Back-to-School Mental Health:
7 Strategies for School-Year Sanity
Ok, I admit it–Last year I was so wiped out after the first day of school that I dropped my husband and kids off at a “back to school” party and checked myself into a hotel. I’m not proud of it, but it was necessary at the time. I used to think summer was the toughest part of the year, but with the sudden shift back to early mornings, various schools, sports, activities, appointments, and homework, adjusting to the school year can be just as challenging. In fact, between trying to get kids to bed on time, mountains of paperwork, and school supply shopping (see this year’s $350 “required” pile in the photo above!), the first week (or day) alone can zap my sanity!
Yes, I’ve learned the hard way that I need a “back to school sanity plan,” and over the years, I’ve boiled it down to 7 strategies that, when followed, will ensure a successfully sane (and sweet) school-year for my family and me. I hope my 7 strategies will help make your school year a little more sane (and sweet) too!
1) Write down your top 5 priorities for the school year. Perhaps this year you need more family togetherness, or more focused study time with the kids. Perhaps you need to loosen up a bit, or maybe you need to tighten the reigns. What are your top 5 prioirities for the school year? For me, getting my family together for dinner, prayer, and family night is my main focus this year, whereas when they were younger, getting them out and entertained took top priority! Things certainly do change, so make it a habit to check in on what matters most at the start of (and throughout) each year. (Read “What Matters Most” for tips)
2) Get organized. 1) Create an area to keep all school-related papers, homework, and projects. We have a desk in our kitchen with two cubbies where I keep papers and to-be-completed work. Completed homework goes in the child’s backpack, in our “mudroom,” where each kid has a cubby for backpacks, jackets, and shoes. Whatever your system, having one place for everything helps everyone stay on top of things. 2) Set up a calendar and write everything down. I know, I always hated “day-planners” and “calendars,” but with a large family, I need them. I have a personal calendar on my phone, and a corkboard calendar in the kitchen for the family. They not only help my kids and me stay on top of things (even when I’m not home), but writing it down clears my mind of clutter!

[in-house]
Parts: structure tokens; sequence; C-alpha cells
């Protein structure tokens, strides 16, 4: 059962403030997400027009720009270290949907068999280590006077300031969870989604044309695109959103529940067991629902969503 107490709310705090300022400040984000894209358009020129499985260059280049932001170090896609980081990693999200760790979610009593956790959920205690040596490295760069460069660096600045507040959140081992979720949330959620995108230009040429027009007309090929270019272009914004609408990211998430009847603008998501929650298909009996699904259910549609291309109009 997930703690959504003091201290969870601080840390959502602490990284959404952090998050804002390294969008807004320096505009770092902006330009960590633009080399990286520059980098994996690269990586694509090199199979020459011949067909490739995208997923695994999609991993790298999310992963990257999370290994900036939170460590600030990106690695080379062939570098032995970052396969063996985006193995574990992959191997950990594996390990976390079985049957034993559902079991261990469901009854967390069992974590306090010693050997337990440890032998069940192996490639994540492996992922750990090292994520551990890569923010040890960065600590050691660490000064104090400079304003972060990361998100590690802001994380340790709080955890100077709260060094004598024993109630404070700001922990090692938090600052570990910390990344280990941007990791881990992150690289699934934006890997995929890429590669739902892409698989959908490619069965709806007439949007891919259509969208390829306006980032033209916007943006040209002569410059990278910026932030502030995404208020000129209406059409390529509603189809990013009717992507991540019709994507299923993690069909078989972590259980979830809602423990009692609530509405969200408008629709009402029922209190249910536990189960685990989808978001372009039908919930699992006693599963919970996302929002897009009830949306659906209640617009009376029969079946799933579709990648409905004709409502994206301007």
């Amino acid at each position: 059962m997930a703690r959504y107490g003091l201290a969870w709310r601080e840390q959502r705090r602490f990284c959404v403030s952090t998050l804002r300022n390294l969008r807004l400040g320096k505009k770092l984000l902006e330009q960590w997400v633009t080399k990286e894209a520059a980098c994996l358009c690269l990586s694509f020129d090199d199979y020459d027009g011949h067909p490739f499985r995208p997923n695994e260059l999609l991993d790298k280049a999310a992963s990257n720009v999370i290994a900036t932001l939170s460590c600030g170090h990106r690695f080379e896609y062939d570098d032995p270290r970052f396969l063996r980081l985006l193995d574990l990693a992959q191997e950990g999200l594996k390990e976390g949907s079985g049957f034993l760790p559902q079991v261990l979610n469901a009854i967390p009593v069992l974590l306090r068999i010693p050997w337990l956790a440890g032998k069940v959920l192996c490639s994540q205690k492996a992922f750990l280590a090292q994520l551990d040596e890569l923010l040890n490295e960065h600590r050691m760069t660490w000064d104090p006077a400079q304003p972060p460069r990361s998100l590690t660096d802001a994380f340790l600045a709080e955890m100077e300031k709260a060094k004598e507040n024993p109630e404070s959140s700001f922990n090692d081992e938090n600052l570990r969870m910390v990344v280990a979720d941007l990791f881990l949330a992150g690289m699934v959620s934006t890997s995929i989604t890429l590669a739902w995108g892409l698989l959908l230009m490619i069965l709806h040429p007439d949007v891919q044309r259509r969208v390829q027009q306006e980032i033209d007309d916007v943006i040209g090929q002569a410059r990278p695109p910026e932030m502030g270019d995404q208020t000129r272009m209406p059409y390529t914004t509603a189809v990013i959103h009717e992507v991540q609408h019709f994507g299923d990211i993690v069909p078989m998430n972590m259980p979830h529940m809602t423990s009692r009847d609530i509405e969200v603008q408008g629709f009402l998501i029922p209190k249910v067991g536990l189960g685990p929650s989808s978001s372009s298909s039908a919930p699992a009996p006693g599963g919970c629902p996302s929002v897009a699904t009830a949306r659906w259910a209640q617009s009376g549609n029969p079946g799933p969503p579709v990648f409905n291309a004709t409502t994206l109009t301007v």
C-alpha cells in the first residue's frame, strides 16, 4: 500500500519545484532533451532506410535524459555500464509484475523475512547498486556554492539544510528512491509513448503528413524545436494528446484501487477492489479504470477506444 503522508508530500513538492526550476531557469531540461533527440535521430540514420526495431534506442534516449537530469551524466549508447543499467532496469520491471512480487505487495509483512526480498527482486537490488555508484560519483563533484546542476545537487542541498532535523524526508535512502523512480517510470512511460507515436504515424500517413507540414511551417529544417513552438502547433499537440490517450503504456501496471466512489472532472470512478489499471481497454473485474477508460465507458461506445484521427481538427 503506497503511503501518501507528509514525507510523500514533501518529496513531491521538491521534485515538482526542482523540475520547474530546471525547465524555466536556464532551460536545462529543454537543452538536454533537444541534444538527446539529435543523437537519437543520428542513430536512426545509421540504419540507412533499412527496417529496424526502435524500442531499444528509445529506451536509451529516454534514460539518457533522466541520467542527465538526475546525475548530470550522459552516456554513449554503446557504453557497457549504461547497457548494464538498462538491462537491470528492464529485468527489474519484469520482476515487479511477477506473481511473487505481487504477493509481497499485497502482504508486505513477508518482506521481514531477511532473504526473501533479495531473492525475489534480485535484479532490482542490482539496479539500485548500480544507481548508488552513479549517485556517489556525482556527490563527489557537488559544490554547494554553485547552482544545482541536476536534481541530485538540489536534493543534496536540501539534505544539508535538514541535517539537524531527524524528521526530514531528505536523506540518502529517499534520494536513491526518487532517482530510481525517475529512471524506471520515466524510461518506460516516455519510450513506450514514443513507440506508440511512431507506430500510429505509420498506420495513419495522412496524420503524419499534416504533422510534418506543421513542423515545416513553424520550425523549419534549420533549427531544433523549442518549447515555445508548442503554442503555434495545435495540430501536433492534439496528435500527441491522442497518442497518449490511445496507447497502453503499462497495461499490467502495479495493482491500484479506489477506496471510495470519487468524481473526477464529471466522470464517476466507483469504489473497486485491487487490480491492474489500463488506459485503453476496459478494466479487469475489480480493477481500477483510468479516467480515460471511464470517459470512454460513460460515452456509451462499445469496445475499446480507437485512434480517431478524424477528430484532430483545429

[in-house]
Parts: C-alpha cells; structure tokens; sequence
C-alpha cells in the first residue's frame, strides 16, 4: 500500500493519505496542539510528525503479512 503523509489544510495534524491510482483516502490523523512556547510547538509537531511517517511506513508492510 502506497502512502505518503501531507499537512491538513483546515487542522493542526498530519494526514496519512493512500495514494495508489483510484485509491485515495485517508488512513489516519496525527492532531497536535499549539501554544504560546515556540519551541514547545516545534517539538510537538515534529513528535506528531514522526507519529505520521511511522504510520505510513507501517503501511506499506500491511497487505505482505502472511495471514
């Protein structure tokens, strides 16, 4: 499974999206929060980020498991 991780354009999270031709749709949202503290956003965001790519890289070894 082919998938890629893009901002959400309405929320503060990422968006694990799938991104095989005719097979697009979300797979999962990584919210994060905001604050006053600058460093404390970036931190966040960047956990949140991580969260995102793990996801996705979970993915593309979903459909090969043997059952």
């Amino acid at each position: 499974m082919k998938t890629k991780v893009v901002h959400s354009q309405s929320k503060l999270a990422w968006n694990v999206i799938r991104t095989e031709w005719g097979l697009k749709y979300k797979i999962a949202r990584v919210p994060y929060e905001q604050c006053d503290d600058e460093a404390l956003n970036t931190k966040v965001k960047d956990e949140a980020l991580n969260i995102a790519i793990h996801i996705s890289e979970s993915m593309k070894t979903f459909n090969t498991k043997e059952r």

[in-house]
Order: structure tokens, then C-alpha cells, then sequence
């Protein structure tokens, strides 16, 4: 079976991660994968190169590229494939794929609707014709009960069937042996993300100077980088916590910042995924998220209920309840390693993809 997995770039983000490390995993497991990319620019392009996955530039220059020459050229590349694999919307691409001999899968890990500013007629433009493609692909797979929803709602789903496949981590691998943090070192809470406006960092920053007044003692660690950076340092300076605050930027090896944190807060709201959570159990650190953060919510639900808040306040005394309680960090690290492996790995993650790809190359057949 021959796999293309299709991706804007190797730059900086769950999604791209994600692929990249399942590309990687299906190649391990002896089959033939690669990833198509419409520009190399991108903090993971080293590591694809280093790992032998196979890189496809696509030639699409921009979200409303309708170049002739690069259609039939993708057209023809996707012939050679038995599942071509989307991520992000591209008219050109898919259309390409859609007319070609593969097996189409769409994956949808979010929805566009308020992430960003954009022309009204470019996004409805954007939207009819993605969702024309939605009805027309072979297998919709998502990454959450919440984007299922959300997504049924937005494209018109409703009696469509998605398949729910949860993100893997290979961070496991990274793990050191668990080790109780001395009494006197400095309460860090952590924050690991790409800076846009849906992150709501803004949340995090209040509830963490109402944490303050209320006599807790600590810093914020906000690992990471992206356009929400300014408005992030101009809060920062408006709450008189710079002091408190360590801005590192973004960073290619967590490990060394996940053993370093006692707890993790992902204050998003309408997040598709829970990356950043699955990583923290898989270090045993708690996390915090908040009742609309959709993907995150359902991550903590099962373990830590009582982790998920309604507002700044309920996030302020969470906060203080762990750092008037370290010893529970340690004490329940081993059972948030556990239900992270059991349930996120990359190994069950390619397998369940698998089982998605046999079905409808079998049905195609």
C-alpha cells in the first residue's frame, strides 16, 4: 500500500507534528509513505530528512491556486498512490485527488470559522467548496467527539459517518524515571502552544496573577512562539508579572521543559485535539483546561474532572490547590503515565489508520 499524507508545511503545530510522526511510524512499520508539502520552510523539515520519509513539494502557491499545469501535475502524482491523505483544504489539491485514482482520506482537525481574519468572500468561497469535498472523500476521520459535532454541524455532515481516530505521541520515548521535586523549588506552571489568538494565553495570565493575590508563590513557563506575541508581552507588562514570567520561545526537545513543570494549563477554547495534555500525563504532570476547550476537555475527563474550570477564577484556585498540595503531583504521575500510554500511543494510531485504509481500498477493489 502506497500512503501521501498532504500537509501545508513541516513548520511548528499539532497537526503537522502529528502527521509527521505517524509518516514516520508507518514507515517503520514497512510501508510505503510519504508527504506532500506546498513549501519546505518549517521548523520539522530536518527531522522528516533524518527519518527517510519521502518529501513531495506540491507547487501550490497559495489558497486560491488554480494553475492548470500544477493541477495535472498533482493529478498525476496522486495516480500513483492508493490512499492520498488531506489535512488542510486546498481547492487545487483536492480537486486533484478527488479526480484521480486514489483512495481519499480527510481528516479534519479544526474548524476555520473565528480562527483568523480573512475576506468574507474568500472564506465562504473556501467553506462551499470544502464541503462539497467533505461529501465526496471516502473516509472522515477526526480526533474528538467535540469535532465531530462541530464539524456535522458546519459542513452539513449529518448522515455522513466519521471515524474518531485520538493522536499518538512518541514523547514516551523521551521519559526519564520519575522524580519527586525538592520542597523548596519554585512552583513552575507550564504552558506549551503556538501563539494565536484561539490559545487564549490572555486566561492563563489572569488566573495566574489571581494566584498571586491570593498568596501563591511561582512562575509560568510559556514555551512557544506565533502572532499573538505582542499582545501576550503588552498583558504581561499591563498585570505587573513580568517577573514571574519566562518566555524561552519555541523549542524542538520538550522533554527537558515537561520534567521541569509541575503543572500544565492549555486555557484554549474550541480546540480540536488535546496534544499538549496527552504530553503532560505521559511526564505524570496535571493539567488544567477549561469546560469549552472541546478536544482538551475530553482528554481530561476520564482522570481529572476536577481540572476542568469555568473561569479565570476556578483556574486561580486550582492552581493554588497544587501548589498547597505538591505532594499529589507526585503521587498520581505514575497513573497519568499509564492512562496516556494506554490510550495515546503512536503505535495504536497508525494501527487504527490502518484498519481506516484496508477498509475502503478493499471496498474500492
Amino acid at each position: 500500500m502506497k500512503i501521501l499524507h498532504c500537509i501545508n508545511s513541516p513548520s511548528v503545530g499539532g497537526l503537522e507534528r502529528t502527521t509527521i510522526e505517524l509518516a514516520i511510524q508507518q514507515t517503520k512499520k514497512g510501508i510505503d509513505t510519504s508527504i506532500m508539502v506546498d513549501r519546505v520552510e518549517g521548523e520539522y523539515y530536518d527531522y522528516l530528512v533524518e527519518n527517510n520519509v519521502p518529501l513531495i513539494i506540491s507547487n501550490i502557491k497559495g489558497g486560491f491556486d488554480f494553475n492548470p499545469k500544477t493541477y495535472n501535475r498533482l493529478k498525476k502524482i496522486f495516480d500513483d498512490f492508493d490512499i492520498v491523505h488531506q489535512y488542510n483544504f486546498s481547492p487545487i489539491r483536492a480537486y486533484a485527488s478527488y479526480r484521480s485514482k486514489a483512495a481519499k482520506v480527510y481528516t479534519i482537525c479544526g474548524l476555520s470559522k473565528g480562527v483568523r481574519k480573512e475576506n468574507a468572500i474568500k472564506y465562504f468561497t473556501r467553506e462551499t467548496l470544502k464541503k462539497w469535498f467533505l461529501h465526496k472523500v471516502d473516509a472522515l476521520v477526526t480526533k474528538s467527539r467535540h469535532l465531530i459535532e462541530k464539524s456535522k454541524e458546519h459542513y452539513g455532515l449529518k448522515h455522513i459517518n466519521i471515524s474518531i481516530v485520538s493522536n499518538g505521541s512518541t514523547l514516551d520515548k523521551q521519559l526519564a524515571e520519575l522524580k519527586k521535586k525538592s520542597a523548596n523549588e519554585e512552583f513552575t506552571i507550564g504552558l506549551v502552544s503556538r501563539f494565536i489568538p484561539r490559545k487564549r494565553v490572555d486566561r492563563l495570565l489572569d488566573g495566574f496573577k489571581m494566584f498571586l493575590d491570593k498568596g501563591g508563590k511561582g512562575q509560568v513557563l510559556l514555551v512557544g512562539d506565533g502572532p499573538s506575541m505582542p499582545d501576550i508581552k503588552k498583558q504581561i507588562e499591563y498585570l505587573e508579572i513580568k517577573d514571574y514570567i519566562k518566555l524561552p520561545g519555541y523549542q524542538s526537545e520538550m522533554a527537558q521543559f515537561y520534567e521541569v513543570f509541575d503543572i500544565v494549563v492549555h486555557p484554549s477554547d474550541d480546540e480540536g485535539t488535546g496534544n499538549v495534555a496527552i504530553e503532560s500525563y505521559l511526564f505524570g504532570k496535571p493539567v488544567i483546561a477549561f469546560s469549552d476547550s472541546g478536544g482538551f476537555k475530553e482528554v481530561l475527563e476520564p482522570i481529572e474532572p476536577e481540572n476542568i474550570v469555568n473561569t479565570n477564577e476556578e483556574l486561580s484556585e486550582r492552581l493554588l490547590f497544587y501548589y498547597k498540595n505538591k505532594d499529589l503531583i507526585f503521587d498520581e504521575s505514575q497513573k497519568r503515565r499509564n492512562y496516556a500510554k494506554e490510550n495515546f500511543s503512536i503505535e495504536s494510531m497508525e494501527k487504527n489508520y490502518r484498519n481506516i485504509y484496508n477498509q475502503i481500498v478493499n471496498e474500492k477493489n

3) Give kids age-appropriate responsibility and share the work! 1) Let them pick their own clothes, do their own hair, make their own lunches, or even walk or ride a bike to school! I know it’s tough to give wiggle room on this one, but giving kids age-appropriate choices and responsibility will not only make your life easier, and it will empower your child too. 2) Then, Share the work. Let’s face it, we parents are all working 24/7 and we need help! I know kids are busy nowadays, but housework is important in building responsibility and keeping kids connected to the family. All 6 of our children have chores, according to their age and ability; at age 8 I even have my kids do their own laundry—it helps me out, but, more importantly, it’s teaching them to take care of themselves.
4) Let go of the need to meet some parenting “ideal”. Not everyone’s cut out for homemade lunches, walking kids to school, and chaperoning field trips–that’s why we have school lunches, busses, and other parents! Instead, ask your children what matters most to them. It not only teaches them to prioritize, it will enable you to be present for the activities/events that they really care about and to let go of unrealistic and unnecessary expectations about being a “super parent”. Trust me, everyone will benefit if you learn to just let go! (For tips, read “Getting Good at The Let-Go’s”)
5) Commit to the “Yes” and “No’s” of After School Time. 1) Say ”yes” to being available after school. It’s hard, I know, but the fact is that the “second shift,” as I call it, is very important. When kids come home, they’re more likely to talk about their day, ask for advice on problems, and let you into their world. Often we parents have so much on our own schedules we end up frustrated by our children’s after school needs. Learn to accept that they need you after school and make it happen–it’s one of the most important things you can do! 2) Then, just say “no” to overscheduling! Spending all your time in activities wears everyone out and diminishes family time. With your top 5 priorities in mind, set limits on activities—it’s good for your children, you, and your family. Remember, saying “no” to an activity really means saying “yes” to something else–something that matters even more.
6) Make bedtime and sleep a priority. When you or your children are suddenly feeling stressed, when grades drop, or performance suffers, it can almost always be traced back to being too tired.We live in a sleep-deprived world, and too many of us underestimate the damage of too little sleep. Help your children sleep better by helping them wind down at night, getting them to bed on time, and getting yourself to bed on time too. A good night’s sleep will improve attention, focus, performance, and mood (and will also make the mornings much smoother)!
7) Take a break each day. If your kids are in school, make sure you take some time for you in the middle of the day. If you have little ones at home, set up “quiet time”. Even 15-30 minutes to do something you love–to take a short nap, a bath, to read, or to call a friend–can be just what you need to dive back in when that “second shift” rolls around.
What are your tricks for a back-to-school mental health? Share your school-year sanity tips with us by leaving a comment below!